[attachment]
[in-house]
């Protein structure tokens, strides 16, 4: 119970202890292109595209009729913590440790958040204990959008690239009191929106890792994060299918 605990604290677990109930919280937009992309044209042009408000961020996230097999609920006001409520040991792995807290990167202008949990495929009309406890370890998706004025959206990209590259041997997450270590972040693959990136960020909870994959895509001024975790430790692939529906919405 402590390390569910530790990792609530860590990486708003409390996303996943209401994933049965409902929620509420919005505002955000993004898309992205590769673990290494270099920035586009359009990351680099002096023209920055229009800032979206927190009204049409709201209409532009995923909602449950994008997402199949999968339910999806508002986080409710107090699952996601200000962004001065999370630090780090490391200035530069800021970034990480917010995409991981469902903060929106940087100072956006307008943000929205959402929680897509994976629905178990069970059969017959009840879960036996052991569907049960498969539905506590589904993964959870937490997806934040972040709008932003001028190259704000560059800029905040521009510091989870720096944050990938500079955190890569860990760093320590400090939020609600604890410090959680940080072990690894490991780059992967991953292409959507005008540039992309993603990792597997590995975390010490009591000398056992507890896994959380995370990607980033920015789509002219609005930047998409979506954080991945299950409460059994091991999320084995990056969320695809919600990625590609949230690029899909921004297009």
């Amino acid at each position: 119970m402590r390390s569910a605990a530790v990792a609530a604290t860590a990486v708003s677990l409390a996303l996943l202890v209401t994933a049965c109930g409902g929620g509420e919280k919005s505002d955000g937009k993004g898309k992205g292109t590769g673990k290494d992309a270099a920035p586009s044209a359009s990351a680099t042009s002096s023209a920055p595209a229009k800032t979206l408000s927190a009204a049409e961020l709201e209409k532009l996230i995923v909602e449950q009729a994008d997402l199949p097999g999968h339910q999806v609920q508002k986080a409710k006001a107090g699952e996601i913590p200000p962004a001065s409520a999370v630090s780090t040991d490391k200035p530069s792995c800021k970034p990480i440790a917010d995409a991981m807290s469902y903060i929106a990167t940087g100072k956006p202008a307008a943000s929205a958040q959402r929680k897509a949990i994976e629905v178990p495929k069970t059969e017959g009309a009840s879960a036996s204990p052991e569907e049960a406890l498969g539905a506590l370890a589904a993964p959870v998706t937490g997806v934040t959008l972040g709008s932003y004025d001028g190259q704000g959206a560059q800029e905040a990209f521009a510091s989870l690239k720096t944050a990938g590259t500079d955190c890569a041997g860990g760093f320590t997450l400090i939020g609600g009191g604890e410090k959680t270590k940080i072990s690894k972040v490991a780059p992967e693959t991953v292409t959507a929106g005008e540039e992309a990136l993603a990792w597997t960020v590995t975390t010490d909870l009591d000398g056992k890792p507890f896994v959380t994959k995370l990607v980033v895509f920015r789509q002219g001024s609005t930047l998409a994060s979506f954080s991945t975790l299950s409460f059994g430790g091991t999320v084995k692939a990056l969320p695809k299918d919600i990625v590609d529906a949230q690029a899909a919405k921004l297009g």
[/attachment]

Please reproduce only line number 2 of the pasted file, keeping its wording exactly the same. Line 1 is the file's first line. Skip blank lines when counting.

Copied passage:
């Protein structure tokens, strides 16, 4: 119970202890292109595209009729913590440790958040204990959008690239009191929106890792994060299918 605990604290677990109930919280937009992309044209042009408000961020996230097999609920006001409520040991792995807290990167202008949990495929009309406890370890998706004025959206990209590259041997997450270590972040693959990136960020909870994959895509001024975790430790692939529906919405 402590390390569910530790990792609530860590990486708003409390996303996943209401994933049965409902929620509420919005505002955000993004898309992205590769673990290494270099920035586009359009990351680099002096023209920055229009800032979206927190009204049409709201209409532009995923909602449950994008997402199949999968339910999806508002986080409710107090699952996601200000962004001065999370630090780090490391200035530069800021970034990480917010995409991981469902903060929106940087100072956006307008943000929205959402929680897509994976629905178990069970059969017959009840879960036996052991569907049960498969539905506590589904993964959870937490997806934040972040709008932003001028190259704000560059800029905040521009510091989870720096944050990938500079955190890569860990760093320590400090939020609600604890410090959680940080072990690894490991780059992967991953292409959507005008540039992309993603990792597997590995975390010490009591000398056992507890896994959380995370990607980033920015789509002219609005930047998409979506954080991945299950409460059994091991999320084995990056969320695809919600990625590609949230690029899909921004297009």